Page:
(Expositions on the Psalms, Psalm 1-32, at Psalm 13[14]:1, The Works of St. Augustine, a Translation for the 21st Century, p. 175, trans. Maria Boulding, OSB)

Likewise, Cassiodorus (c. 485 – c. 585) states:

They are corrupt because in abandoning the sanity of the Scriptures they have demonstrably fallen into sinful thoughts. … There is none that doth good But what about the patriarchs? Did Noah not do good when he was obedient to the Lord’s commands, and entered the ark to be saved? …. Even today through the Lord’s kindness good things are done through the action of just men. But so that this denial may become wholly meaningful to you, ponder the words that follow: None, even to one. In fact that only One is Christ, without whom human weakness has not the strength either to begin or complete any good thing. So the statement was justified that no man can do good unless through His mercy we have gained Christ. When we reach Him and do not abandon Him, every good is undoubtedly performed.

(Explanation of the Psalms, Vol. 1, at Psalm 13[14]:1, Ancient Christian Writers, vol. 51, p. 150)

Before posting, I thought I would check the catena found in the Ancient Christian Commentary on Scripture series. There I found some interesting words from Asterius the Homilist (4th/5th century):

“There is no one who speaks good,” when all the disciples fled as they abandoned him. John ran off naked. Peter denied him, the disciples fled, the spear of doubt pierced the soul of Mary. There was no one who showed the fruit of love in his suffering. … Even after his death, the soldier pierced his side. … Surely he has visited us and wants to save, but none desires to be shown the medicine.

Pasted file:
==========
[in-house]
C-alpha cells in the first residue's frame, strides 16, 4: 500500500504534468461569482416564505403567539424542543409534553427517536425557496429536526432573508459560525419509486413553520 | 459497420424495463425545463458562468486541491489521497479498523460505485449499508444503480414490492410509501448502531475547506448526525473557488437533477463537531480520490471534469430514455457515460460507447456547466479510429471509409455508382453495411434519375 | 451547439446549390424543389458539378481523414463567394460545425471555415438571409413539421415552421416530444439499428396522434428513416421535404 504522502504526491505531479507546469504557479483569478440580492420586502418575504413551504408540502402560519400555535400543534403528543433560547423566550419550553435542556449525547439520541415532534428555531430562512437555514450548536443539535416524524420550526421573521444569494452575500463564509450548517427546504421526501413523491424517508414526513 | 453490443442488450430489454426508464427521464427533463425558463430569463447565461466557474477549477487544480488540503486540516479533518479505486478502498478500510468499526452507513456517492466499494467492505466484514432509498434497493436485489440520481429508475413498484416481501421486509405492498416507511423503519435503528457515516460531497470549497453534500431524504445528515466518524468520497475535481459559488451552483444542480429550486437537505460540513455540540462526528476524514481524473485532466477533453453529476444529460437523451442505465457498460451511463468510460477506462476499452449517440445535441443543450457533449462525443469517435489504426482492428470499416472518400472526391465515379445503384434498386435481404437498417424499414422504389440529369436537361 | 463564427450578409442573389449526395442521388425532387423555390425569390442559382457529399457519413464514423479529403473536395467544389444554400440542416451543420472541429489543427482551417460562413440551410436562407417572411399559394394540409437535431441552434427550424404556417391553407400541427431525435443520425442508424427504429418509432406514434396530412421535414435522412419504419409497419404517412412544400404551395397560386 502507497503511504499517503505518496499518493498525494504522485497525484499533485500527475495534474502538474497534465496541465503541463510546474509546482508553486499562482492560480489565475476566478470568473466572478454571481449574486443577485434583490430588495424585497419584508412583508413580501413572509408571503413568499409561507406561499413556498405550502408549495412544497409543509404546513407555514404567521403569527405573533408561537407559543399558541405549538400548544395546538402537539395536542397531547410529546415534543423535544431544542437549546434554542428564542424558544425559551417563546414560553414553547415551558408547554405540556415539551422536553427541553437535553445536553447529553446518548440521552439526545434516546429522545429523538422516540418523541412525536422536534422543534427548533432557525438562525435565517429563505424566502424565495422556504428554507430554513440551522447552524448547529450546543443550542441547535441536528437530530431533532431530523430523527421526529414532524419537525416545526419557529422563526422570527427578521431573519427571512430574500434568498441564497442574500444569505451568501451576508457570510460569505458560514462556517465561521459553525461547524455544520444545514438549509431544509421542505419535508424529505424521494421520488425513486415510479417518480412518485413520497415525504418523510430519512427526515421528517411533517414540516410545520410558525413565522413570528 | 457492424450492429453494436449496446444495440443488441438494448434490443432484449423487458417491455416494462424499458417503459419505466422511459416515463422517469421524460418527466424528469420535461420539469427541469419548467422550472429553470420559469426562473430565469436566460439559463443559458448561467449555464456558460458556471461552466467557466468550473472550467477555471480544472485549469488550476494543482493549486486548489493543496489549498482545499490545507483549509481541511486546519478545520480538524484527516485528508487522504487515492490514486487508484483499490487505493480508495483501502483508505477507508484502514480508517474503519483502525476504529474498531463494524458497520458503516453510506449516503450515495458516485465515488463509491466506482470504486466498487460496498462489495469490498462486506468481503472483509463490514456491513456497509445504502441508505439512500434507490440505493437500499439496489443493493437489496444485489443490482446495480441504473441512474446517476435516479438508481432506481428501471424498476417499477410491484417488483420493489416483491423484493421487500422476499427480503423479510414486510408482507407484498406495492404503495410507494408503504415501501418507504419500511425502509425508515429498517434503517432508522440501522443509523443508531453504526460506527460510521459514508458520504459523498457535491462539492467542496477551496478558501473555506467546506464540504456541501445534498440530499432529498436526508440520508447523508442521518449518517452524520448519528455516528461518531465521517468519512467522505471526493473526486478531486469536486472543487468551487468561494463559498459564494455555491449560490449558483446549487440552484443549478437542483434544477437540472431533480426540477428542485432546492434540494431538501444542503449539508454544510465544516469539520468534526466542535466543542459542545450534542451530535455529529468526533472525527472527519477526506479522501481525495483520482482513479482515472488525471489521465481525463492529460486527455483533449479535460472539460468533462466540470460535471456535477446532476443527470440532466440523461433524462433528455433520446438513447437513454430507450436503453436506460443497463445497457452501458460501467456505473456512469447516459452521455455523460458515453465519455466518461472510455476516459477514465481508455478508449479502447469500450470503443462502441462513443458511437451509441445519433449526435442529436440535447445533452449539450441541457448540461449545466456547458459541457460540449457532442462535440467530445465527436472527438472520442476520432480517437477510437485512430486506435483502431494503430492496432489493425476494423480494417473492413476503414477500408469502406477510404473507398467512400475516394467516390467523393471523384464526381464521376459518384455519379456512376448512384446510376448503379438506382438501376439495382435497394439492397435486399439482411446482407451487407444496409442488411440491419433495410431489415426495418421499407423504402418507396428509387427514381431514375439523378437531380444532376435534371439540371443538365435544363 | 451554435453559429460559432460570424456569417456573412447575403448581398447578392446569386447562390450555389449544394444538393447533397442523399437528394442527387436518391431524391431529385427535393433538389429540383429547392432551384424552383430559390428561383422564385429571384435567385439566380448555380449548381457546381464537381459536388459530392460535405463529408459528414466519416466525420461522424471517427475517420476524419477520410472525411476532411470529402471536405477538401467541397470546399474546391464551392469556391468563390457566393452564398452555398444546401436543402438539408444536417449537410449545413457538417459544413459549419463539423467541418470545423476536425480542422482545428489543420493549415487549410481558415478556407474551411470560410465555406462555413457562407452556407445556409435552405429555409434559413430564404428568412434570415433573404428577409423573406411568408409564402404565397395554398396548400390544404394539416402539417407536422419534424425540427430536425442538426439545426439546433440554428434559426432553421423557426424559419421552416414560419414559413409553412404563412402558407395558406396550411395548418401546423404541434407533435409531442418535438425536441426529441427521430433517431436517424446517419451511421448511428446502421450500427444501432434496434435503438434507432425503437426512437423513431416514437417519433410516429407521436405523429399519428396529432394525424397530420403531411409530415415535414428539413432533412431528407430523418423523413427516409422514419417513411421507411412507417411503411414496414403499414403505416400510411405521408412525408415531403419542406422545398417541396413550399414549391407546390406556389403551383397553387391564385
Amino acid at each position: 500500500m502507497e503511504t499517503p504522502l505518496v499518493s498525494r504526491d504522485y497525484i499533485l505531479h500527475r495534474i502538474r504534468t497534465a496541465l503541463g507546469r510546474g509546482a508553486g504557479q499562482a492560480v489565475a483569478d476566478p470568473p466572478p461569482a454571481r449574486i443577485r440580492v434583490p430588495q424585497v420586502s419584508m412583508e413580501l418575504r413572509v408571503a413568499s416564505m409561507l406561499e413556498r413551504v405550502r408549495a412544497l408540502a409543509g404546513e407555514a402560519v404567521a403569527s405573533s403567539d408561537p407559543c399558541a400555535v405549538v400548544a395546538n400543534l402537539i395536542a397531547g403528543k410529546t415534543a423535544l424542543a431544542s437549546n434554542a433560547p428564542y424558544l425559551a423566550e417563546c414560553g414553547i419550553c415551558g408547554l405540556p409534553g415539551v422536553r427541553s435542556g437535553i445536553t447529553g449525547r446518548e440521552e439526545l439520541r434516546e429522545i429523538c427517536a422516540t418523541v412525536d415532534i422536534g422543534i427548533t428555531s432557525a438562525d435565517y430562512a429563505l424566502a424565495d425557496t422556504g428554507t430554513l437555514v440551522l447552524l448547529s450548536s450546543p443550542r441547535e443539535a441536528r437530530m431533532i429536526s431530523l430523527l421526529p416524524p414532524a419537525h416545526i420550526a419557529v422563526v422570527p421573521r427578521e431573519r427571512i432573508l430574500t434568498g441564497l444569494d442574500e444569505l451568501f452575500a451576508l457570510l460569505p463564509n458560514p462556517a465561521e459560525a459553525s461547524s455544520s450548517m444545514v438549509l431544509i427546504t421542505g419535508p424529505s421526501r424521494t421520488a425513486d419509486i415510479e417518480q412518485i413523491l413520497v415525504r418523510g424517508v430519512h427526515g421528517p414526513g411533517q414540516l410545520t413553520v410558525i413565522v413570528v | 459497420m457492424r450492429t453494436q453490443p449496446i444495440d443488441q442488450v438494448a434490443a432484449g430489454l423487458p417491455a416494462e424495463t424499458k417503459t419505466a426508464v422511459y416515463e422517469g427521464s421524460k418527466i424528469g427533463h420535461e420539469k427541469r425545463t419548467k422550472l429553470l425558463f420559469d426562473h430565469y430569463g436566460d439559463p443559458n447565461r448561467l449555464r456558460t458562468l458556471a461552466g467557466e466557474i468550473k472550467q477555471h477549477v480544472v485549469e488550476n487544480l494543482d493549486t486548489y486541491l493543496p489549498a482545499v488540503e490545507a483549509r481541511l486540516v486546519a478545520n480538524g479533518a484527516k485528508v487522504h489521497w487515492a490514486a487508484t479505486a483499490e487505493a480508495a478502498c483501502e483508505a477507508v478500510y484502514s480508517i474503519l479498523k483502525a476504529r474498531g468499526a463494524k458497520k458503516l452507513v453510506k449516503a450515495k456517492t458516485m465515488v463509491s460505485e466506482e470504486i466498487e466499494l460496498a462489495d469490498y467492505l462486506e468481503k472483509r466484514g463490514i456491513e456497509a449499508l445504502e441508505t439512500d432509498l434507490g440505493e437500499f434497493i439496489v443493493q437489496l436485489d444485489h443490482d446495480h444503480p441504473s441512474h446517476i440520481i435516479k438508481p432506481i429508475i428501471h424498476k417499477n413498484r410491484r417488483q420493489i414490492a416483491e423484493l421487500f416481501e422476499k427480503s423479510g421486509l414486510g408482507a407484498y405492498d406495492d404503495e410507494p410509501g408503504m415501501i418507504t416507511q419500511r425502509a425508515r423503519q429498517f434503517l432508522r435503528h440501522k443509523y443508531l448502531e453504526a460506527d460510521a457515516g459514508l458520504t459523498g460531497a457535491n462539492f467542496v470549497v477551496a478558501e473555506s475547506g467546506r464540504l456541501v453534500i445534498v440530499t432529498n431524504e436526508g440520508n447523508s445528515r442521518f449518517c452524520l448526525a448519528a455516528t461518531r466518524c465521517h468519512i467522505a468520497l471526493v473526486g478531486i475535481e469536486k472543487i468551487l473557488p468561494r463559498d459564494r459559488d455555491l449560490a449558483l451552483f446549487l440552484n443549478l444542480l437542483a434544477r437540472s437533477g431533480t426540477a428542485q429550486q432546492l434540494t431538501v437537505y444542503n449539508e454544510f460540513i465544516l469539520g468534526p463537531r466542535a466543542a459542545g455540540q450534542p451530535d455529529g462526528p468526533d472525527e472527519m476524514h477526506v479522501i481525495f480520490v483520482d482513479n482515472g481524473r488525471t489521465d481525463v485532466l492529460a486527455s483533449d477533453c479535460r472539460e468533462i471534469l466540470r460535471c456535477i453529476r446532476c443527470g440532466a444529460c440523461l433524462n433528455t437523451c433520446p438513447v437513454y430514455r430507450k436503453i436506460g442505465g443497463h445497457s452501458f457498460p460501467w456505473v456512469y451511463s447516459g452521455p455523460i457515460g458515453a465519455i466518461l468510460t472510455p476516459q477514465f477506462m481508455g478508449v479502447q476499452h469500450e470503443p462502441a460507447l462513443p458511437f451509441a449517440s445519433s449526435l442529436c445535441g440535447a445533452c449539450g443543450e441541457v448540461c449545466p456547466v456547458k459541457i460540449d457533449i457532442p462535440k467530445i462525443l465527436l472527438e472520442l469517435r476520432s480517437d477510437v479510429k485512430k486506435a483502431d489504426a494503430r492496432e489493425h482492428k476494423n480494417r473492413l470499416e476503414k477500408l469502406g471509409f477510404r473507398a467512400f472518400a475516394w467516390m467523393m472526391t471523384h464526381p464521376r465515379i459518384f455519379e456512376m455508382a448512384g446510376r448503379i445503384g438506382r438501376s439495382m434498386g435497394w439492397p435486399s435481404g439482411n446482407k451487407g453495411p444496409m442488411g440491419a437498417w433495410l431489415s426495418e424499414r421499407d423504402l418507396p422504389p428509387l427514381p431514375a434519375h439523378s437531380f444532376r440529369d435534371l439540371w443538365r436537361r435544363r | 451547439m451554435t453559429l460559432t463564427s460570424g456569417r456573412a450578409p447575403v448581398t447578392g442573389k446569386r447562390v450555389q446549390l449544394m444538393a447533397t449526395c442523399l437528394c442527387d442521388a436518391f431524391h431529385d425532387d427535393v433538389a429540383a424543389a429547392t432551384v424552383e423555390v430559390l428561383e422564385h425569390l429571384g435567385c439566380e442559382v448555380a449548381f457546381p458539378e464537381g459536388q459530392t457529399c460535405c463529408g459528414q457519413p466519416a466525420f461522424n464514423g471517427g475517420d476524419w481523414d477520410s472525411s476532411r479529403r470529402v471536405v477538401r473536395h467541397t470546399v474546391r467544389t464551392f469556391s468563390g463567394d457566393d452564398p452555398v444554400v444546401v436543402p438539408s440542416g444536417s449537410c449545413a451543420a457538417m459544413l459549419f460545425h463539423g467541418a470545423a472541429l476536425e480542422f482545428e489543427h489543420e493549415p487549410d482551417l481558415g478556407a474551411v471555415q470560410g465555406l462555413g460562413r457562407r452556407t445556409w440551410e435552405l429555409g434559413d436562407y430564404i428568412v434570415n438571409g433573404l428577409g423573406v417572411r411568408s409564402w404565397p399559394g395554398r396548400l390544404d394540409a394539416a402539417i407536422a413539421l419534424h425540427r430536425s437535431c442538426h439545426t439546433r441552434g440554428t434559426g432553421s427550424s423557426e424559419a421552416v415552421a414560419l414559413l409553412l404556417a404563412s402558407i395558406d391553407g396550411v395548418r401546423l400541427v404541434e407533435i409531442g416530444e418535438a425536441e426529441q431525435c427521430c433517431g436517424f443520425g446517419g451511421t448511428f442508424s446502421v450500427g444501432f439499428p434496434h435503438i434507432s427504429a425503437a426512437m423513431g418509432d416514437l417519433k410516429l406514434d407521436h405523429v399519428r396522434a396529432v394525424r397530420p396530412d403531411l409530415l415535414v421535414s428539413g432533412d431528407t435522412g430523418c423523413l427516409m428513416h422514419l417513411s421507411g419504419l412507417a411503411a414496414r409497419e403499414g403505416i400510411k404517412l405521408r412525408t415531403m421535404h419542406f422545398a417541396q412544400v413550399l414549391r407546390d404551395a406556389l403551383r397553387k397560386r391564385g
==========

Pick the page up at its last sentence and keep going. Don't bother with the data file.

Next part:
(Ancient Christian Commentary on Scripture, Psalms 1-50, at Psalm 14:1, pp. 110-11, ellipses in ACCS, for discussion of Asterius’ Nicene credentials, see Wolfram Kinzig’s “In Search of Asterius: Studies on the Authorship of the Homilies on the Psalms”)

So far from supporting Steve Rays “Jews and Gentiles” interpretation, Asterius even apparently ascribes sinful doubt to Mary!

I’m sure Steve Ray is very much enamored with traditions, but his traditions are not as ancient as he supposes. He ought rather to follow the still more ancient traditions of the apostles, who were inspired by God to inscripturate the revelation given to them. If he had done that, he could avoid the corruption of those who abandon the sanity of Scripture and fall into the sinful thought of ascribing sinless perfection and immaculate conception to Mary.



Pelagianism Examined by William Cunningham

August 10, 2011

A friend of mine (who will remain anonymous), recently brought to my attention the following excerpt from William Cunningham, Historical Theology, vol. 1, Sec. III.—Conversion—Sovereign and Efficacious Grace (all that follows is Cunningham, not me)